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Seed7 Release 2022-05-22

comp.compilers

Posted: 1 Day 2 Hours ago by: Thomas Mertes

I have released a new version of Seed7: seed7_05_20220522.tgz The download is here: https://sourceforge.net/projects/seed7/files Seed7 is also at GitHub: https://github.com/ThomasMertes/seed7 The Seed7 programming language has many interes

RE: Who first invented dotted-item notation? (thread)

comp.compilers

Posted: 1 Day 4 Hours ago by: Christopher F Clark

Yes, exactly. It gives a kind of "operational semantics" to BNF/Regexes. "I am here. This is what I expect to see next. Or this, or this." The way many kids learn to write stories with "This happened. And then this. And then this.

Re: Who first invented dotted-item notation? (thread)

comp.compilers

Posted: 1 Day 11 Hours ago by: gah4

This could be asked in general, for the origin of different notations used in programming languages and their documentation. The first use of dot that I know of, similar to an operator, is for structure reference qualifiers in PL/I, and

RE: Who first invented dotted-item notation? (thread)

comp.compilers

Posted: 2 Days 2 Hours ago by: Christopher F Clark

Let me explain a little further. Dotted-items are useful in translating (and visualizing) state machines as translations of regular expressions or grammar rules. In Glushkov's construction one takes a regular expression /ab*(cb)+a/ and m

Re: Who first invented dotted-item notation? (thread)

comp.compilers

Posted: 2 Days 18 Hours ago by: Kaz Kylheku

In Lisp, we can write (1 2 3 4 5 6) in any of these ways: (1 . (2 3 4 5 6)) (1 2 . (3 4.5 6)) (1 2 3 . (4 5 6)) (1 2 3 4 . (5 6)) (1 2 3 4 5 . (6)) (1 2 3 4 5 6 . NIL) As well as: (1 . (2 . (3 4 5 6))) The dot doesn't actually exist;

Who first invented dotted-item notation?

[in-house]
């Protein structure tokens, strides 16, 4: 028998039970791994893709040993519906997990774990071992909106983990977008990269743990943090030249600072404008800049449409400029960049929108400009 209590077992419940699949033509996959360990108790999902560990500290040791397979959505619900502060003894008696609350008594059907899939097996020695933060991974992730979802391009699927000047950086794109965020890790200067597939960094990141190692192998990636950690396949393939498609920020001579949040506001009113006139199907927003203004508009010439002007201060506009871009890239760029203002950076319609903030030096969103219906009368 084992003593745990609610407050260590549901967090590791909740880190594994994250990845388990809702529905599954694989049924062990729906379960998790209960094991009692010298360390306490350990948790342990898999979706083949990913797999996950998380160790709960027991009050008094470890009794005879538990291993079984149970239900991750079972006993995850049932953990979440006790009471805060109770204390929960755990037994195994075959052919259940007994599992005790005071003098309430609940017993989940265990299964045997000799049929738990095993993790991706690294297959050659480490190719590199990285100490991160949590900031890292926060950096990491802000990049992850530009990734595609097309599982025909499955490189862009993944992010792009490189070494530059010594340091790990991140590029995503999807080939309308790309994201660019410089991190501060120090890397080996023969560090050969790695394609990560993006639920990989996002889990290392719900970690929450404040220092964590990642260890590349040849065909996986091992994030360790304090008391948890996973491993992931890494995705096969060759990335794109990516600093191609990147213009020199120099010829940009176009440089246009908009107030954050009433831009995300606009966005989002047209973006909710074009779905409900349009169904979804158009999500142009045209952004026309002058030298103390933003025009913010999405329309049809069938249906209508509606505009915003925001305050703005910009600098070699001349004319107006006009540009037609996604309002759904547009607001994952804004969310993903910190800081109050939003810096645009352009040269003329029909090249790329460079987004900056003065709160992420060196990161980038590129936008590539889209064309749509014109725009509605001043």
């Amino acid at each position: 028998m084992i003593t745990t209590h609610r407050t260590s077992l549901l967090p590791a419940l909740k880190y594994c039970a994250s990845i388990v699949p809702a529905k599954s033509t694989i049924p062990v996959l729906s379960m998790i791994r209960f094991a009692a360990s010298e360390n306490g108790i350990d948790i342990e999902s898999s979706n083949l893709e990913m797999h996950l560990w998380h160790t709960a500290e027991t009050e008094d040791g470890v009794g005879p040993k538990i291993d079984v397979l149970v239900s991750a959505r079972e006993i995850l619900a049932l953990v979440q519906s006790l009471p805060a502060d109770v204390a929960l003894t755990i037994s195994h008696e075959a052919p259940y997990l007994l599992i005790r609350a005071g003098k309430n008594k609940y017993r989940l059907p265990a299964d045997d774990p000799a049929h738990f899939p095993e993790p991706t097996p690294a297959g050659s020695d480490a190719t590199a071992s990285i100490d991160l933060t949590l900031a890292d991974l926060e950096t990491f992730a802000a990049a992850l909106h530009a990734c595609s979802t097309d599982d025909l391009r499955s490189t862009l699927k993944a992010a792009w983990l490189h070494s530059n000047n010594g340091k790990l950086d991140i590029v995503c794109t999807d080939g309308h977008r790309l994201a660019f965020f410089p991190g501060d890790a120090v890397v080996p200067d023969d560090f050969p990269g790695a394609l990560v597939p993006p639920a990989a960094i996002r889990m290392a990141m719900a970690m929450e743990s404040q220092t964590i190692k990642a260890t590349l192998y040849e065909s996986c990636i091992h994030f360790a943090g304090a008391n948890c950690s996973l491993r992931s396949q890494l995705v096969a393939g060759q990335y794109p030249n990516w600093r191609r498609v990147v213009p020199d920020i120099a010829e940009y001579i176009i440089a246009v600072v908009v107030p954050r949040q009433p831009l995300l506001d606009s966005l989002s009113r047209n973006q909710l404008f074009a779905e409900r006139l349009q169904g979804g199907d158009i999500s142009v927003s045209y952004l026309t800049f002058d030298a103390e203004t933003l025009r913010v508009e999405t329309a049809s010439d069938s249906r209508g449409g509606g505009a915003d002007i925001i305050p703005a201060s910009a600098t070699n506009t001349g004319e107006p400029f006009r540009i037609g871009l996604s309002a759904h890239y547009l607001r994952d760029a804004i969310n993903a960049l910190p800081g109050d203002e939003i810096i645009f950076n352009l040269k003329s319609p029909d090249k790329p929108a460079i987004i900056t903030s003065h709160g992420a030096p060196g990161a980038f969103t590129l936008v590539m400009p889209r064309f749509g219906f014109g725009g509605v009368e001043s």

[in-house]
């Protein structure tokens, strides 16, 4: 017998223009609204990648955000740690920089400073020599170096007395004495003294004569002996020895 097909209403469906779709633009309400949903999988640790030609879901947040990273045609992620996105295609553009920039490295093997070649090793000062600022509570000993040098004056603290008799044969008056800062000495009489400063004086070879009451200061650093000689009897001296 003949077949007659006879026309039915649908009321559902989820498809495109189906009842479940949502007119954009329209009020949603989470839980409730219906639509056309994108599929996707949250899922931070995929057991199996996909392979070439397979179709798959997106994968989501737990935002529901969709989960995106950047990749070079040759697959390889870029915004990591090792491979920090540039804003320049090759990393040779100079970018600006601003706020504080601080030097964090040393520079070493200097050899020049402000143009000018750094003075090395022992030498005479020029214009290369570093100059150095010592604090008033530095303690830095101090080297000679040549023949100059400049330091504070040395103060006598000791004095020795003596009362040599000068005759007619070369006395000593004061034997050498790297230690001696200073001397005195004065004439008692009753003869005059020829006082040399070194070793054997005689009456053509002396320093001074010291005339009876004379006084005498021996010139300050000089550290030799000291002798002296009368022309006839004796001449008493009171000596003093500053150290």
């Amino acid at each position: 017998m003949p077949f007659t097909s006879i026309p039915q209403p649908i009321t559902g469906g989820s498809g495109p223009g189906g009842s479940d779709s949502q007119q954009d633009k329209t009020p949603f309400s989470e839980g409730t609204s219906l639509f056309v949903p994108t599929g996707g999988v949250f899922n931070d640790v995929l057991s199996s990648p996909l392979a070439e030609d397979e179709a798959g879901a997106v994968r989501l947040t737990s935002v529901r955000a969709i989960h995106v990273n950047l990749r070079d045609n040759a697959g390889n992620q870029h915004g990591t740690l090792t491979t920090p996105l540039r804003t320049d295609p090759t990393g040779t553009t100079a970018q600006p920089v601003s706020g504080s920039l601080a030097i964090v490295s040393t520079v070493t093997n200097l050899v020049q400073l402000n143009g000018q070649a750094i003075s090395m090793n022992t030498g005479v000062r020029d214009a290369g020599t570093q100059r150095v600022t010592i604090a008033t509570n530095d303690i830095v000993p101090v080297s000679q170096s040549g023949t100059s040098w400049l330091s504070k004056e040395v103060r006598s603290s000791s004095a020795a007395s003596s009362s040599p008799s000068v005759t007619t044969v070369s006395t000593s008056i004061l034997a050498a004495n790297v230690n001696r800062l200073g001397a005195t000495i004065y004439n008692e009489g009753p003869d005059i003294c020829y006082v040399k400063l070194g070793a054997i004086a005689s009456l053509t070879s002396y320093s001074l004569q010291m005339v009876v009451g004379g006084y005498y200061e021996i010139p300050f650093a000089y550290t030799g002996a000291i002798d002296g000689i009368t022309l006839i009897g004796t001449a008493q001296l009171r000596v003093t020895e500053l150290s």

comp.compilers

Posted: 3 Days 3 Hours ago by: Christopher F Clark

I know the notation from LR(0) machine construction, but also know that Gluskhov used it in his solution to NFA construction. Earley also used the notation to describe his method if I understand right. I'm presuming that there is some firs

Table driven LL.

comp.compilers

Posted: 3 Days 3 Hours ago by: Christopher F Clark

George Neuner speculated that table driven LL parsing is possible, and I will answer yes. When I was in college taking my compilers course (circa 1976) our teacher (Dr Burton J Smith who later ran Cray) had us implement a table driven LL p

Re: Please provide a learning path for mastering lexical analysis languages (thread)

comp.compilers

Posted: 3 Days 4 Hours ago by: Christopher F Clark

My apologies for this delayed reply. The startup I am working for is nearing the alpha release and I had things on my plate that I needed to give priority. Let me start my answer with two simple rules of thumb, in order of importance. 1)

Re: Fortran to C/C++ translation: a running example. (thread)

comp.compilers

Posted: 3 Days 19 Hours ago by: Thomas Koenig

Fortran has the concept of storage association - under certain circumstances, the ordering of variables is prescribed by the standard. COMMON blocks are one example of this. Taking an example from the original Fortran source code: COM

Re: Fortran to C/C++ translation: a running example. (thread)

comp.compilers

Posted: 3 Days 20 Hours ago by: gah4

(snip on COMMON and EQUIVALENCE) COMMON and EQUIVALENCE are closely related in the Fortran standard, and in the implementation by compilers. A variable equivalenced to a variable in common, is also in common. Such variable can extend

The "philosophy" of why labeled trees aid in the translation process

comp.compilers

Posted: 3 Days 22 Hours ago by: Roger L Costello